Free Persons and the Common Good
by Michael Novak (Lanham Maryland: Madison Books, 1989); 233 pp.; $17.95.
One of the most profoundly enduring, yet frustratingly illusive concepts, has been that of the “common good.” Under its banner, noble ideals have been proclaimed and despicable crimes have been committed. Its elasticity of meaning and ambiguity of content have been its most appealing characteristics. The “common good” has served as a catch phrase for all seasons. For these very reasons, it has led some to suggest the banishment of the concept from all political and philosophical discourse.
Yet it continues to hover over the terrain of political and economic debate. In his recent book Free Persons and the Common Good, Michael Novak, the advocate of democratic capitalism and the enemy of liberation theology, reconsiders the meanings of the “common good.” He attempts to formulate an alternative meaning that is both compatible with human liberty and substantial in its content.
The political framework from which he pursues his investigation is classical liberalism. He quotes Ludwig von Mises: “Liberalism was the first political movement that aimed at promoting the welfare of all not that of special groups” and “Human society is an association of persons for cooperative action.” On this basis, Novak formulates his own working definition of the common good: “In practice, the essence of the common good is to secure in social life the benefits of voluntary cooperation.”
As a Christian, Novak’s starting premise is the uniqueness of the individual human soul created in the image of God, endowed with the power of reason (or as Novak calls it “reflection”), and given the potential for free choice. The result for the individual is the opportunity for self-development and creative achievement. To oppress him, or deny him the opportunity for the full exercise of his faculties, is the greatest of all political sins.
What makes a person a full human being, Novak argues, is choice guided by reflection. Reflection would focus on which values should guide one’s life, what moral standard should undergird one’s actions, and what ends are ennobling and worth pursuing. Choice guided by reflection is what Novak calls the Principle of Self-Interest Rightly Understood.
Novak argues that in the social arena, this principle “teaches humans that they are social animals, that they have need for one another, and that their own self-development depends upon their being social beings.” The realization that one’s own development is dependent upon the cooperation of others leads man to reflect on the importance of “the public interest.” People draw upon and gain from their fellow men, while at the same time leaving themselves free to pursue their own choices and potentials. In this way, everyone benefits.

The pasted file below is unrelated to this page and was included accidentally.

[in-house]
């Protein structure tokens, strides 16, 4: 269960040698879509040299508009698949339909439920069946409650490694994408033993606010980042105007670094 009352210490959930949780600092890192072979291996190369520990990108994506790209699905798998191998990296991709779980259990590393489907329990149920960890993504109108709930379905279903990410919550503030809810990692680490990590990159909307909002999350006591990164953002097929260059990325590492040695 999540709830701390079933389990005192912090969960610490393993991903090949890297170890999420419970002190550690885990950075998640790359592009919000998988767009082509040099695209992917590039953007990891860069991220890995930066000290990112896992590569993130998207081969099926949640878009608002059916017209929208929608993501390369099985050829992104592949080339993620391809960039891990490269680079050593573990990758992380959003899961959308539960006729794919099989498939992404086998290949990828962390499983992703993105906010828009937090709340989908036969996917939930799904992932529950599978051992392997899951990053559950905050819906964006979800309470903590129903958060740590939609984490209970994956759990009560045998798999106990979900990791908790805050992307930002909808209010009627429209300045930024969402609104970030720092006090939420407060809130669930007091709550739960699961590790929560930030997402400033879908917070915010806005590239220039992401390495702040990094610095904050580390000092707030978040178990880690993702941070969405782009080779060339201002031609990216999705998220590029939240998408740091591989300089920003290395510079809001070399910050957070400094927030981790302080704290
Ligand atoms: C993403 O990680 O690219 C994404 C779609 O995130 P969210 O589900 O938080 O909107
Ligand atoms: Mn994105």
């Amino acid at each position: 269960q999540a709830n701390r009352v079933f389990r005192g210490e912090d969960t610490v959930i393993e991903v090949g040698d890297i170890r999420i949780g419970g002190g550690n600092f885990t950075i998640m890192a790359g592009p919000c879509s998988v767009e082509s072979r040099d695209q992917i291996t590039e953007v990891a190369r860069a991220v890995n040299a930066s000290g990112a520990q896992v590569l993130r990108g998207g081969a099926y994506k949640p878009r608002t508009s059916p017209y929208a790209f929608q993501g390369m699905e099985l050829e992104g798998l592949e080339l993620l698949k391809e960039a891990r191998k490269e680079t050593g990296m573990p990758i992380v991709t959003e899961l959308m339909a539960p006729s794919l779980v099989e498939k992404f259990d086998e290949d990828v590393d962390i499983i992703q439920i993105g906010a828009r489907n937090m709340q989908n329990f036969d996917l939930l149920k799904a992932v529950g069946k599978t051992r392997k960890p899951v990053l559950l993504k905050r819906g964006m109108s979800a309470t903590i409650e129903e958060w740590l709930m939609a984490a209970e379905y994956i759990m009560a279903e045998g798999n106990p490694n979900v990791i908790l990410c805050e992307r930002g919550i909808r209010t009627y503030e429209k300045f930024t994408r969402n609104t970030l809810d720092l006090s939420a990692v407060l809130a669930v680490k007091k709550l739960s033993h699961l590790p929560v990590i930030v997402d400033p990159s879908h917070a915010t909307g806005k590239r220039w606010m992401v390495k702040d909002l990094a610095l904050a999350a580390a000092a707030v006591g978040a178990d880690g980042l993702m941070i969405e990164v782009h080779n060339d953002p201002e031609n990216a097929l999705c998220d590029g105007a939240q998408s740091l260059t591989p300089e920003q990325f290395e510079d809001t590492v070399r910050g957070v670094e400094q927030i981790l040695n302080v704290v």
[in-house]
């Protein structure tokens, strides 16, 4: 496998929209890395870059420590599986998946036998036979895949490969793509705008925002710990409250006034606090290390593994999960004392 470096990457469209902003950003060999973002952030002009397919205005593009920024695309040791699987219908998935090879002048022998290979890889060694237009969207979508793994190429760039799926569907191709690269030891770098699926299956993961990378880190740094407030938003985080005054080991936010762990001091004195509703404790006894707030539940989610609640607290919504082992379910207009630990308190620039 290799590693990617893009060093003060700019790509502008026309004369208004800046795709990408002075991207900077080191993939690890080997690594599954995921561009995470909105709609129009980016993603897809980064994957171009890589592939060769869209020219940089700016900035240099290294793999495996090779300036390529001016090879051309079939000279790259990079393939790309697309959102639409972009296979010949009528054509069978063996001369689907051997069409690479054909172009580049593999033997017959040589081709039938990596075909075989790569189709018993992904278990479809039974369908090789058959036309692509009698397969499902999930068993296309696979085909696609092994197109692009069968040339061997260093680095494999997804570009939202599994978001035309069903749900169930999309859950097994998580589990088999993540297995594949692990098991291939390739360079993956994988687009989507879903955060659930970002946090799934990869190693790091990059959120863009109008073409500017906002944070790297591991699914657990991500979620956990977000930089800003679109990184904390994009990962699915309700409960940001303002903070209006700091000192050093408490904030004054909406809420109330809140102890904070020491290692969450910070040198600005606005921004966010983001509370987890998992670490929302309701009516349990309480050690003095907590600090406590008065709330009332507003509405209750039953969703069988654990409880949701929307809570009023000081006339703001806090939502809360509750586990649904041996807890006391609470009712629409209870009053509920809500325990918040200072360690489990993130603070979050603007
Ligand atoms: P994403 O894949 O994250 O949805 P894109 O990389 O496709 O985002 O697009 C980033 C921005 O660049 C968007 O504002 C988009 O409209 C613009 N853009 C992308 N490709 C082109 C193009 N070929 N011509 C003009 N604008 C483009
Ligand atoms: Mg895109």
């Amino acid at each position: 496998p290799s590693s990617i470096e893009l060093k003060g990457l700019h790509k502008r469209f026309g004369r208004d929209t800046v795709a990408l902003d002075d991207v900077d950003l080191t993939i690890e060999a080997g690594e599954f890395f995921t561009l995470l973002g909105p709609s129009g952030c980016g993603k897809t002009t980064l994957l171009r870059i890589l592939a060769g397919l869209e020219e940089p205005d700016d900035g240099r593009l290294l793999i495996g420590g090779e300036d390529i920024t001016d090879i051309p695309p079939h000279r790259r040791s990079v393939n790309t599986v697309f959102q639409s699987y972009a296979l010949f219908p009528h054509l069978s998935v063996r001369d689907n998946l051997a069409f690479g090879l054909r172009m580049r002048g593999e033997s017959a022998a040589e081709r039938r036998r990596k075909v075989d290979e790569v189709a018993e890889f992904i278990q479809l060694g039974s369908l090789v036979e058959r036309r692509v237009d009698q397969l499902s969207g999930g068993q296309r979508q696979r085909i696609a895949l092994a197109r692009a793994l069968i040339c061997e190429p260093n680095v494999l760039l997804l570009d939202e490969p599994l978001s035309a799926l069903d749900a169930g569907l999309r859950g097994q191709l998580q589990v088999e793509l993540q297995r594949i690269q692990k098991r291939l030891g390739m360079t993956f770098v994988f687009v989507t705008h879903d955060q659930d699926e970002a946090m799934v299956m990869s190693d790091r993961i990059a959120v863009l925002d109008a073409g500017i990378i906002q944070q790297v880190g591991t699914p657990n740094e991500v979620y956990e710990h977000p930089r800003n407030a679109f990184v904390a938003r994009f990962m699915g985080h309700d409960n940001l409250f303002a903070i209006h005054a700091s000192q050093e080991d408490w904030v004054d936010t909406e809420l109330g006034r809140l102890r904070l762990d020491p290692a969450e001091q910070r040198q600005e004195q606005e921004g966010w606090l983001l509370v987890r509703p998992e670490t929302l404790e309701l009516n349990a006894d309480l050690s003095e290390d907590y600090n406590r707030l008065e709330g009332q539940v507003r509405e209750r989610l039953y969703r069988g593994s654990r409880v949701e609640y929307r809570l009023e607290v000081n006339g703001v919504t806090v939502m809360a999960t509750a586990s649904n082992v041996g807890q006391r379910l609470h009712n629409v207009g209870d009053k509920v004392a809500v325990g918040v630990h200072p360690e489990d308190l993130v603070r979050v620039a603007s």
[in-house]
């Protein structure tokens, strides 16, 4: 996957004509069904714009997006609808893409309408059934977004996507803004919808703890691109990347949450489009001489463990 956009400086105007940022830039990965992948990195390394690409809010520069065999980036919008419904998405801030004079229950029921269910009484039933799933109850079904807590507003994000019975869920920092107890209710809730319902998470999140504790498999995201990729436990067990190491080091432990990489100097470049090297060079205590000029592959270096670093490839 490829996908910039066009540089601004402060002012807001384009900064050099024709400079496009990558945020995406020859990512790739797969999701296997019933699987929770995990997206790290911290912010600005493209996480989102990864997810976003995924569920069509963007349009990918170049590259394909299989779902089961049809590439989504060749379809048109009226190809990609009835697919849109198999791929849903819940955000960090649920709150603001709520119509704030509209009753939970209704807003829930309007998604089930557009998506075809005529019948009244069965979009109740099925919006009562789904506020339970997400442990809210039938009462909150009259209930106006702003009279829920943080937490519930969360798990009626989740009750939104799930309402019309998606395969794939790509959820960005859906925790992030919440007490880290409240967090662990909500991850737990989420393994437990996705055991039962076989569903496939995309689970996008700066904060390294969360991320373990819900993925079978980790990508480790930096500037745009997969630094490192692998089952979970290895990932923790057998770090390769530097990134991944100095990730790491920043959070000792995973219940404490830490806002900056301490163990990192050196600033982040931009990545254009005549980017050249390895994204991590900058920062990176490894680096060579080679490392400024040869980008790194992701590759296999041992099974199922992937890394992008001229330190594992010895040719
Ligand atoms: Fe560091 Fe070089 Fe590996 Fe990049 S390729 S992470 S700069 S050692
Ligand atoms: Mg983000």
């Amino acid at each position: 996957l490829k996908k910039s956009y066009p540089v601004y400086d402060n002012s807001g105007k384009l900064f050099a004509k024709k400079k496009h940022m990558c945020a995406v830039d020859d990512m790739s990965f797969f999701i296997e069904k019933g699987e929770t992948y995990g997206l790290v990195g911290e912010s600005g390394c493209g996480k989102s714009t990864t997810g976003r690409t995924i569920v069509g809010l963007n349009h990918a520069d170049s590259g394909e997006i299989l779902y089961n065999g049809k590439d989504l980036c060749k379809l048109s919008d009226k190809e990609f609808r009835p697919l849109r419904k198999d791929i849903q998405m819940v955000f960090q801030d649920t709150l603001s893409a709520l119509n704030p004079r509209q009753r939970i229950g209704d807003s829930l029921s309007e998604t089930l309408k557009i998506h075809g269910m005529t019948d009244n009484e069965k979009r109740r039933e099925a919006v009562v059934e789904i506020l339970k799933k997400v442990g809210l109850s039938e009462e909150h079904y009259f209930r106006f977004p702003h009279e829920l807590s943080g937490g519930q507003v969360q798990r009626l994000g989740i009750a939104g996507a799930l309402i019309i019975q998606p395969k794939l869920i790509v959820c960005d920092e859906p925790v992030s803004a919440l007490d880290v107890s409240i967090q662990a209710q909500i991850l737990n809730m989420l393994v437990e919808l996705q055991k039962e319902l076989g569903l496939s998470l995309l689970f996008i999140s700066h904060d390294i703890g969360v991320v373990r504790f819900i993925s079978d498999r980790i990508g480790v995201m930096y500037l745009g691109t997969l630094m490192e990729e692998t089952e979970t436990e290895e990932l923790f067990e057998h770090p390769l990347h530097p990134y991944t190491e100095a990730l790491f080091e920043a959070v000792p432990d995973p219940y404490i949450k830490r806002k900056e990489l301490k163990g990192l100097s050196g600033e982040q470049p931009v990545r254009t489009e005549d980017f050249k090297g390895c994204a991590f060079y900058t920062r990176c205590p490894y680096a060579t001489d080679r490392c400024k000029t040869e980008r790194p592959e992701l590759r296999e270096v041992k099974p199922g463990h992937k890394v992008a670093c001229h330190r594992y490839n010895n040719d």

Novak suggests, therefore, that the “common good” be understood in terms of a social order rather than social plan.
Common good as a social plan requires that each individual submerge his will and actions into an imposed and overarching design to which he must conform and to which he must be limited. Both human choice and human creative potential are hampered and straight-jacketed within such a plan.
On the other hand, social order implies a set of rules and institutions within which each individual is left free to pursue his own choices and develop as a human being, as long as he abides by such rules. Novak lucidly and eloquently describes the workings of such a social order in terms of a free-market economy. In this type of society, each person is left free to make his own choices and yet through the forces of open competition and the rule of voluntary exchange, still serves his fellow men.
But Novak also eloquently argues that the real common good is more than just market competition or the government institutions that exist for the protection of the social order. The common good also entails the habits and virtues upon which a free society rests and the self-restraints in personal conduct that guide reflected choice. These are qualities which governments can neither impose nor directly teach. They are learned, preserved, and improved in the family, the voluntary associations in local communities, in the practice of religious faith, and in the heart and mind of each self-governing human being.
Though not without flaws, Michael Novak’s book represents a major addition to the new literature on liberty, one that demonstrates that individualism and community are neither antithetical nor incompatible. It is an insight that the great classical liberals of the past understood and which happily is now being rediscovered.
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